House press secretary Josh Earnest defended the president Monday,
telling reporters that Barack Obama wasn’t passing the buck when he
blamed intelligence failures for the Islamic State’s rise to power in
Iraq and Syria.
“The president’s commander in chief and he’s the
one who takes responsibility for ensuring that we have the kinds of
policies in place that are required to protect our interests around the
globe,” Earnest said in response to questions about remarks Obama made
in a “60 Minutes” interview that aired Sunday.
Obama had said
“I think our head of the intelligence community, Jim Clapper, has
acknowledged that I think they underestimated what had been taking place
The president’s comments set off a firestorm of
controversy among GOP lawmakers and some members of the intelligence
community, who have argued that Obama should blame himself for failure
to act on information provided.
“I very much doubt that the
intelligence community was asleep at the switch while [ISIS] was gaining
strength in Syria,” former State Department special adviser on Syria
Frederic Hoff told The Telegraph. “None of this was exactly hidden from
“No doubt President Obama and his advisors were perplexed
when it came to policy options, and no doubt the scope and speed of the
[ISIS] thrust into Iraq were surprising. But I doubt that the U.S.
intelligence community is to blame for any policy shortfalls.”
Republican Senator John McCain (Ariz.) called Obama’s remark a “dog ate my homework speech.”
president in history had made a mistake, acknowledged it and then moved
on. President Reagan with Iran contra, President Clinton in Bosnia,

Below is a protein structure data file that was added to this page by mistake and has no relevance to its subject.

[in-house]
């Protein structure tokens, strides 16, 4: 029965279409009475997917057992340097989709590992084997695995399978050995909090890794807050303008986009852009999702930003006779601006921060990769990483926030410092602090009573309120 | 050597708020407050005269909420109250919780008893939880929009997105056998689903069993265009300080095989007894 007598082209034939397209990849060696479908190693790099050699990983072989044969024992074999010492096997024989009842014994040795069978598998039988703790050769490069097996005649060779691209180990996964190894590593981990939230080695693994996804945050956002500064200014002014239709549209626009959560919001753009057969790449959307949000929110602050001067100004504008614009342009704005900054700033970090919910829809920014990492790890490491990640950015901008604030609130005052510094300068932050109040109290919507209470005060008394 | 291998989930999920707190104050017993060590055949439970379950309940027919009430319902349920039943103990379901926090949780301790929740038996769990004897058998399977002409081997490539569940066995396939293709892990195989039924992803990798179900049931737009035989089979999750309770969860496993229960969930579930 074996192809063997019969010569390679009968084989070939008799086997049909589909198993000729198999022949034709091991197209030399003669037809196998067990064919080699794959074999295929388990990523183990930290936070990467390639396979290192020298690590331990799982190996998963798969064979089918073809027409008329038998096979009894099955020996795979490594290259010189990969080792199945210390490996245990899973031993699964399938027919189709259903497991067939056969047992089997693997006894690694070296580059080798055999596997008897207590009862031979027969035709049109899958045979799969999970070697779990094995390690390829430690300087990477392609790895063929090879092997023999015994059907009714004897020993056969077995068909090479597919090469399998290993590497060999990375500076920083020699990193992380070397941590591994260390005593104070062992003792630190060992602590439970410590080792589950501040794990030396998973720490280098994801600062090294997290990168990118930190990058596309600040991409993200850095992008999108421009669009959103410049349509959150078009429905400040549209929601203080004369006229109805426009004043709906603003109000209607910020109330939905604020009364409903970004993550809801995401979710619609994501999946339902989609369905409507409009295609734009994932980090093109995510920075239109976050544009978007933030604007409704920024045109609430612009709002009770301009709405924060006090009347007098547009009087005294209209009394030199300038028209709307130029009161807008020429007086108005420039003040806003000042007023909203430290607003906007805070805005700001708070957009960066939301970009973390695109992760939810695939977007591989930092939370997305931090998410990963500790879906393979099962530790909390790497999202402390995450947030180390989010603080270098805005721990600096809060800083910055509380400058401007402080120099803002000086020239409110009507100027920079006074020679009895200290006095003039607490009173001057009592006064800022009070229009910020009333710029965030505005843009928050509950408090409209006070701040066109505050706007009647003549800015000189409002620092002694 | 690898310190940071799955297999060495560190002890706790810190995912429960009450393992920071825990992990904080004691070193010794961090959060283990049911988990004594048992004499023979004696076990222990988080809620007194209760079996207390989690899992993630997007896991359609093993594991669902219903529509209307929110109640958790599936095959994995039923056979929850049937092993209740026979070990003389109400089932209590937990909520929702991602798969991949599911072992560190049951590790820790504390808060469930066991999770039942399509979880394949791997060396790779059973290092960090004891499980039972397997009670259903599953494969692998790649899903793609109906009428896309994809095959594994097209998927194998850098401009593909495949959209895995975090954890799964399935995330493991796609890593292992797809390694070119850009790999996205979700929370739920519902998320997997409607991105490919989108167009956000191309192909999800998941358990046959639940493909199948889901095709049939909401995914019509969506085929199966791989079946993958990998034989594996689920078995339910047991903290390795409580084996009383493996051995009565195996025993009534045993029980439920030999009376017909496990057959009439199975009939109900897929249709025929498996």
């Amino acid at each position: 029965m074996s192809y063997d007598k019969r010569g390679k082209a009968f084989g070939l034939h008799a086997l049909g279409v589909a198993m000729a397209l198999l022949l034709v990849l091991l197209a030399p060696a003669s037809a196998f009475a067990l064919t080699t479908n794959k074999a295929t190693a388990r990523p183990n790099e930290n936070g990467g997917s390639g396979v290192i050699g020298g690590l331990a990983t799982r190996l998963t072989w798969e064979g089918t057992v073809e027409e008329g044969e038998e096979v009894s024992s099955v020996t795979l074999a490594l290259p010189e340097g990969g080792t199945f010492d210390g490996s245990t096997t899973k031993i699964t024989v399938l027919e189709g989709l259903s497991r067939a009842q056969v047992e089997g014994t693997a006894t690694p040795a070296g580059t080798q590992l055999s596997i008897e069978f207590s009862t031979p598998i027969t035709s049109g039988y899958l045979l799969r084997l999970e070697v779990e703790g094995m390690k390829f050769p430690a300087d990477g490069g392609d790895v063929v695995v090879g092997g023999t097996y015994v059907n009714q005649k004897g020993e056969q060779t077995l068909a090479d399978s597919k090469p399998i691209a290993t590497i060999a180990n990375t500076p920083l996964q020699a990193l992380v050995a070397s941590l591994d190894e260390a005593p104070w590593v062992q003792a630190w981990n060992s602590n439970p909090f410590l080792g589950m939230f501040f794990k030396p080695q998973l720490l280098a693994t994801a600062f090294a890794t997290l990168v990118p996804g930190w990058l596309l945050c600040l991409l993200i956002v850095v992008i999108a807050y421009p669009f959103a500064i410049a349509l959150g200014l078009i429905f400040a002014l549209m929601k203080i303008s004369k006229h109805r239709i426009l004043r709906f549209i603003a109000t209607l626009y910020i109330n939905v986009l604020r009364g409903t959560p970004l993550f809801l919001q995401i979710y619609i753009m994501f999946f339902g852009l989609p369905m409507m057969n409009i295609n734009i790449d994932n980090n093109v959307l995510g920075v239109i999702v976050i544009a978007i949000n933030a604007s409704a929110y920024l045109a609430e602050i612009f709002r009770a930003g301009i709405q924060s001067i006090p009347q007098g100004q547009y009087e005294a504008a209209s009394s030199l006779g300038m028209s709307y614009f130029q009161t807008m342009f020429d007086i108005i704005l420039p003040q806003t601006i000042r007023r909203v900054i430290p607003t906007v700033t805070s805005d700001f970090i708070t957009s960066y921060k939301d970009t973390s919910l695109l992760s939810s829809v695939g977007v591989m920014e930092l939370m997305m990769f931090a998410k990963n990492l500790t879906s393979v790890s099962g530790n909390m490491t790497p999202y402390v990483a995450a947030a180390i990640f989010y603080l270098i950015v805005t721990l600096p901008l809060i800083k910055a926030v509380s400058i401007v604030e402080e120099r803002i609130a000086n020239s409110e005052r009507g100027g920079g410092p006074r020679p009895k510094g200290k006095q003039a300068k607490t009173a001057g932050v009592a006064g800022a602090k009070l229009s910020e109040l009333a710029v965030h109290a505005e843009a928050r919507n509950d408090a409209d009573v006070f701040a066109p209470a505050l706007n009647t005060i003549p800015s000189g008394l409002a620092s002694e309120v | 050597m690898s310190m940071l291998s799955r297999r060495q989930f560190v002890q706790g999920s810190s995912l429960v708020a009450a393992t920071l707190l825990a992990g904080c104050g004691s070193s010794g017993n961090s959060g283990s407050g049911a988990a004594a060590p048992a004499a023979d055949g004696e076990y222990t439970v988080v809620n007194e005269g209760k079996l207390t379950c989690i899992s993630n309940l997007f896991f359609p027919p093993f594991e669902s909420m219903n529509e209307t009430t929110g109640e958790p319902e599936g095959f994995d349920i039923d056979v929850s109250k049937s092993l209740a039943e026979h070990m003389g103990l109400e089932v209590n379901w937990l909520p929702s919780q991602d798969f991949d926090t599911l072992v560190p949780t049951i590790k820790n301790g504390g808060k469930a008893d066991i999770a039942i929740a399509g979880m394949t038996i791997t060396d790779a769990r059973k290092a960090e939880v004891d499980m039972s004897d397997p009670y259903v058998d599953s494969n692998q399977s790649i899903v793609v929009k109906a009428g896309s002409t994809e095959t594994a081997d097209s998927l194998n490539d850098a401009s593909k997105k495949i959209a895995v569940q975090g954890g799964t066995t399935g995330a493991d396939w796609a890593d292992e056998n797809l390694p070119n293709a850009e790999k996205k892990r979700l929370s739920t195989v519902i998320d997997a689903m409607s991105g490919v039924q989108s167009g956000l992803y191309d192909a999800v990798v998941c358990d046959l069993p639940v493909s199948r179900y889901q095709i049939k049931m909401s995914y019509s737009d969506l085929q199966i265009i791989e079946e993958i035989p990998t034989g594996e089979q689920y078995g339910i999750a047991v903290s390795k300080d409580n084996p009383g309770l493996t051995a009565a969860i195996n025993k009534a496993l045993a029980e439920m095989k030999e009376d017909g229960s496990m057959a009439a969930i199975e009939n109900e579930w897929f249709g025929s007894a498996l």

President George W. Bush after the debacle in Iraq, when he started the
surge – but it doesn’t seem to be in this president’s DNA,” he told Fox
As reporters pelted him with questions about the
president’s refusal to admit his administration’s failures in the Middle
East, Earnest turned the tables to attack Republicans who have said
that U.S. boots on the ground may become an unavoidable reality in the
fight against ISIS.
House Speaker John Boehner said of ISIS
Sunday, “At the end of the day, I think it’s gonna take more than air
strikes to drive them outta there. At some point somebody’s boots have
to be on the ground.”
Earnest told reporters the remark was unsurprising.
something that senior members of the Republican Party advocated in the
previous administration,” he said. “It’s something that senior members
of the Republican Party advocate in this administration.”
But it isn’t just Republican lawmakers who foresee U.S. troops fighting ISIS on the ground in Iraq and Syria.
In a NBC News/Wall Street Journal/Annenberg poll
released over the weekend, 72 percent of respondents said that they
believe the U.S. will end up using boots on the ground in Iraq and Syria
despite the Obama administration’s repeated promises that troops will
not be deployed in a combat capacity.
The results of that poll were exaggerated Monday with reports that ISIS fighters are reportedly staging roughly one mile outside of Baghdad
even though U.S. airstrikes were supposed to keep the fighters from reaching the city.